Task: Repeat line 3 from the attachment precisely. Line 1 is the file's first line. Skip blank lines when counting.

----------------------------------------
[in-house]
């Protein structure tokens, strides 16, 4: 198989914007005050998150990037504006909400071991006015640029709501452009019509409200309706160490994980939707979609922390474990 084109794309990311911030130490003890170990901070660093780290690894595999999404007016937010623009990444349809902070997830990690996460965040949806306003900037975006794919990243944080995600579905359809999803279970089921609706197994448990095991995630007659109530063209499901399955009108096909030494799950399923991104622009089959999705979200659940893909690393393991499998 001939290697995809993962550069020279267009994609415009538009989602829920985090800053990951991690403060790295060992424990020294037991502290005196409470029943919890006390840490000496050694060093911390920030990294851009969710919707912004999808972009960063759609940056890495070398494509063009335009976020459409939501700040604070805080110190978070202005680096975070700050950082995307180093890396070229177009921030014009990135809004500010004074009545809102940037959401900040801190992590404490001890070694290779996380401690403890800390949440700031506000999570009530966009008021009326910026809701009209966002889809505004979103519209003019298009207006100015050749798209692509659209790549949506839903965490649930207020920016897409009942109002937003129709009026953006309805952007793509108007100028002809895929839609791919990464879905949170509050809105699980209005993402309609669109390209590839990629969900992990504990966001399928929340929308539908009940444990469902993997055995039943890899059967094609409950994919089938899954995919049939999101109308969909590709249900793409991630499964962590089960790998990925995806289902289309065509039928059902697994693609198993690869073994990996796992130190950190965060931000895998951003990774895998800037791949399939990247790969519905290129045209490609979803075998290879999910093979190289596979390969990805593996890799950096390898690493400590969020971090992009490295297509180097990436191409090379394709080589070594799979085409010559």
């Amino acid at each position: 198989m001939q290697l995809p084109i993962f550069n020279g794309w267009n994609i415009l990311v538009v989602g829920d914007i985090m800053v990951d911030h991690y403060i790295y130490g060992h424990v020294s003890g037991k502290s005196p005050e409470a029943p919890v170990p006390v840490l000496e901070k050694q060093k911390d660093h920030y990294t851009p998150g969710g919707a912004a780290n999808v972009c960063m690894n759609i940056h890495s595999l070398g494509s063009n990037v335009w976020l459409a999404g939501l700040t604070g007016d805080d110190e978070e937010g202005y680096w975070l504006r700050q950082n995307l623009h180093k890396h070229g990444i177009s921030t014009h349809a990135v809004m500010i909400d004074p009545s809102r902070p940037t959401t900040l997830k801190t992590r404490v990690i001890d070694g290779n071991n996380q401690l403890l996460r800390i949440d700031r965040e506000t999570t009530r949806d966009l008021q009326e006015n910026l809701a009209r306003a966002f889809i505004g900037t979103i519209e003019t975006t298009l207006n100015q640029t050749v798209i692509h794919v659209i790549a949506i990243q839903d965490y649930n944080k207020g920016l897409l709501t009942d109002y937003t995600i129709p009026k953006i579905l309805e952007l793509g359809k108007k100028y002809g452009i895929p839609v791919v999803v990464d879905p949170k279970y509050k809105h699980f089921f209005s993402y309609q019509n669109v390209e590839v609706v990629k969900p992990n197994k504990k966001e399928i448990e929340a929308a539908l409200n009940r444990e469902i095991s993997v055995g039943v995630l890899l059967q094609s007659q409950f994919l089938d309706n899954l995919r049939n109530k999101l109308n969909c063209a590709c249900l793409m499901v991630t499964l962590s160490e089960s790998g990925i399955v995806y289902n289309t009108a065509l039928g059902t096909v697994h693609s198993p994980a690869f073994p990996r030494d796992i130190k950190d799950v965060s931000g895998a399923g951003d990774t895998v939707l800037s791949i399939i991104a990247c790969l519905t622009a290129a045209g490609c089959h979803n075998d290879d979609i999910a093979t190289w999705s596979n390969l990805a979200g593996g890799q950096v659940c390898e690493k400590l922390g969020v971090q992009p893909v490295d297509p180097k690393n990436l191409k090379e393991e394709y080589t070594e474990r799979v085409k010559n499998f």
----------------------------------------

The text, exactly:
């Amino acid at each position: 198989m001939q290697l995809p084109i993962f550069n020279g794309w267009n994609i415009l990311v538009v989602g829920d914007i985090m800053v990951d911030h991690y403060i790295y130490g060992h424990v020294s003890g037991k502290s005196p005050e409470a029943p919890v170990p006390v840490l000496e901070k050694q060093k911390d660093h920030y990294t851009p998150g969710g919707a912004a780290n999808v972009c960063m690894n759609i940056h890495s595999l070398g494509s063009n990037v335009w976020l459409a999404g939501l700040t604070g007016d805080d110190e978070e937010g202005y680096w975070l504006r700050q950082n995307l623009h180093k890396h070229g990444i177009s921030t014009h349809a990135v809004m500010i909400d004074p009545s809102r902070p940037t959401t900040l997830k801190t992590r404490v990690i001890d070694g290779n071991n996380q401690l403890l996460r800390i949440d700031r965040e506000t999570t009530r949806d966009l008021q009326e006015n910026l809701a009209r306003a966002f889809i505004g900037t979103i519209e003019t975006t298009l207006n100015q640029t050749v798209i692509h794919v659209i790549a949506i990243q839903d965490y649930n944080k207020g920016l897409l709501t009942d109002y937003t995600i129709p009026k953006i579905l309805e952007l793509g359809k108007k100028y002809g452009i895929p839609v791919v999803v990464d879905p949170k279970y509050k809105h699980f089921f209005s993402y309609q019509n669109v390209e590839v609706v990629k969900p992990n197994k504990k966001e399928i448990e929340a929308a539908l409200n009940r444990e469902i095991s993997v055995g039943v995630l890899l059967q094609s007659q409950f994919l089938d309706n899954l995919r049939n109530k999101l109308n969909c063209a590709c249900l793409m499901v991630t499964l962590s160490e089960s790998g990925i399955v995806y289902n289309t009108a065509l039928g059902t096909v697994h693609s198993p994980a690869f073994p990996r030494d796992i130190k950190d799950v965060s931000g895998a399923g951003d990774t895998v939707l800037s791949i399939i991104a990247c790969l519905t622009a290129a045209g490609c089959h979803n075998d290879d979609i999910a093979t190289w999705s596979n390969l990805a979200g593996g890799q950096v659940c390898e690493k400590l922390g969020v971090q992009p893909v490295d297509p180097k690393n990436l191409k090379e393991e394709y080589t070594e474990r799979v085409k010559n499998f």